Chopping – Splitting Prize Money

Chopping Prize Money
by Chad Holloway of

Chopping at the end of a tournament refers to making a deal to “divvy up” the remaining prize pool among the surviving players rather than play it out and suffer the big swings usually associated with short-handed play. Players do this for a number of reasons including to assure a decent payday (since the difference between first and the subsequent places is significant), to limit their risk, and to avoid becoming a victim to the luck factor. The redistribution is usually based upon the player’s chip positions at the time a deal is struck; for instance, if the chip leader has a 3-1 chip lead over the other two players, he may get 50% of the remaining prize money while the other two get 25% each. Every deal that is struck is different and takes into consideration chip position, momentum, skill, and stamina.

I recently played in a monthly $50, 100-player tournament and made it to heads-up. Although my opponent and I were nearly even in chips, neither of us approached the other on a possible chop. That is the key to a chop, at least one player has to suggest it and all players have to agree to it. I ended up finishing second and took home $1,000 while my opponent took home twice that amount.

As luck would have it, I ended up making the final table of the following month’s tournament. After a long and grueling battle, I entered heads-up once again. My opponent, a local player who I considered to be a friend, immediately asked whether I would like to chop the remaining $3,000 prize-pool. I asked him if he would chop straight down the middle ($1,500 apiece) and even though he had about 150,000 chips to my 100,000, he agreed. When we returned to the table we engaged in a series of all-in dark bets until a winner was “officially” determined (which I was fortunate enough to win). By agreeing to a chop, I ensured a decent payday and avoided the possible $1,000 swing in prize money. I did this mainly because I was becoming fatigued and had a lot of respect for my opponent’s game. There was no doubt in my mind that neither of us would make a mistake and we would be playing until a big hand arose. That could have taken all night. Instead, we chopped and left nothing to chance.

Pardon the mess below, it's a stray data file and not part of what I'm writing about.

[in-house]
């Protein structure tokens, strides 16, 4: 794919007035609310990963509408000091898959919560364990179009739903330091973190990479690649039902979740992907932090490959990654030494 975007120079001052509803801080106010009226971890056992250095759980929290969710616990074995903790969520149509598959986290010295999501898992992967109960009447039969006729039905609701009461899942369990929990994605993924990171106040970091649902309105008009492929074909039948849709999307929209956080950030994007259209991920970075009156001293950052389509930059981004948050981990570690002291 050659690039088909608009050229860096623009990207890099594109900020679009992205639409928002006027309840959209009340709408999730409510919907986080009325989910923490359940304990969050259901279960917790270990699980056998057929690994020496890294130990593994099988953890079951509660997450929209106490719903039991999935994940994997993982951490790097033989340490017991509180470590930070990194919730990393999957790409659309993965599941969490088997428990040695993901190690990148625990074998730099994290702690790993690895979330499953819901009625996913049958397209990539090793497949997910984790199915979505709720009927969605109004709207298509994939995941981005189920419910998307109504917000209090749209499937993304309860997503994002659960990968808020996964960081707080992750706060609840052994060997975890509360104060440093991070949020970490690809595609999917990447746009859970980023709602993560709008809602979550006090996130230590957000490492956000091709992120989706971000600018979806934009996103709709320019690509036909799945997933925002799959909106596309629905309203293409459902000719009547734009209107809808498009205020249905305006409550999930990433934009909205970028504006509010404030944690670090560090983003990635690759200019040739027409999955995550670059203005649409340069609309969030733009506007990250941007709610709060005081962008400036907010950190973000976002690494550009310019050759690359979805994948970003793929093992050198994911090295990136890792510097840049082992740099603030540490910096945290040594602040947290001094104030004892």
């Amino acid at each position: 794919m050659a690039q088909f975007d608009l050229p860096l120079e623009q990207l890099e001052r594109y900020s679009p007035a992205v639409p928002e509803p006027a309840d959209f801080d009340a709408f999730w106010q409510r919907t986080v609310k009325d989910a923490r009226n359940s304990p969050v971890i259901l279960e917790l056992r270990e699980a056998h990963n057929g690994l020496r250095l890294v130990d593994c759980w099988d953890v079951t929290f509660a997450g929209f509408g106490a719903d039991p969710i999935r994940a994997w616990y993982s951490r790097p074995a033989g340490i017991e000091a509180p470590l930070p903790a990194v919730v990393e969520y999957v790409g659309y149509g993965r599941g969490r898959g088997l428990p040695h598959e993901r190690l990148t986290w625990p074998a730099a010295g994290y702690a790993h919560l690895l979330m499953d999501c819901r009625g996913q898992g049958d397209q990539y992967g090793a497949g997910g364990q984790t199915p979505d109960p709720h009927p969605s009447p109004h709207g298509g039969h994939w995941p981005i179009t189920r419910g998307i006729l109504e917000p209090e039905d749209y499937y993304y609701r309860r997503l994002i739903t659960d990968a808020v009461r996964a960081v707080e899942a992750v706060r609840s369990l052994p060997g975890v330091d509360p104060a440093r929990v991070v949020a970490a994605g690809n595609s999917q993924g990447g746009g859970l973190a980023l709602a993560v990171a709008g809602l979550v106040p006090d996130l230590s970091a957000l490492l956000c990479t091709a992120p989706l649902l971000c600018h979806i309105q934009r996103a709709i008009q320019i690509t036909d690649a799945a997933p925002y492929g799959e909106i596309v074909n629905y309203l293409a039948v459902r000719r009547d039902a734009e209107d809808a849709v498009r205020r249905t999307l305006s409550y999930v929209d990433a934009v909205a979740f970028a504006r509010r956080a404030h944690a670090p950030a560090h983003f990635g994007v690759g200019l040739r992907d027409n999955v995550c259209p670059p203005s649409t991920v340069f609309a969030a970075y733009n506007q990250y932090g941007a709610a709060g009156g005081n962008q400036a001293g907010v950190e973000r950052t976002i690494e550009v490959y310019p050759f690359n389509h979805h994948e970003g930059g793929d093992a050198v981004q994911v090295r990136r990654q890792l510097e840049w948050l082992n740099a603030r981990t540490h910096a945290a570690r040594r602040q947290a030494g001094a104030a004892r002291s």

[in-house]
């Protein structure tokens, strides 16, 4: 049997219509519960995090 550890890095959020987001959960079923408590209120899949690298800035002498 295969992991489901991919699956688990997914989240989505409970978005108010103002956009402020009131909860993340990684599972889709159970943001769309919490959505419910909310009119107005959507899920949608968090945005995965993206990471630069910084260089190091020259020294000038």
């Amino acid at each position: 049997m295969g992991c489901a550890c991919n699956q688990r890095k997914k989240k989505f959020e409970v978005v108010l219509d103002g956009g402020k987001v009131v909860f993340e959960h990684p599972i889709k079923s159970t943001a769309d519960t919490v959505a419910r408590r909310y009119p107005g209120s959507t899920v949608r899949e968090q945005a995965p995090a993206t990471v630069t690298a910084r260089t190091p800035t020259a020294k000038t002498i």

Making deals and chopping the prize money used to be much more common before the poker boom. Now, the fame, celebrity, and possible sponsorship that come with winning a major tournament discourage the practice. In fact, some tournaments even prohibit chopping; although this is the exception and not the rule. Most tournament directors allow for players to do as they see fit regarding their prize. The important thing to remember is that if you would like to chop you should offer the opportunity to your opponent(s), and if you do not wish to chop when offered, all you have to do is say no. You shouldn’t feel guilty if you do not wish to enter into a deal and should respect the other player’s decisions as well.

Making Deals in Poker Tournaments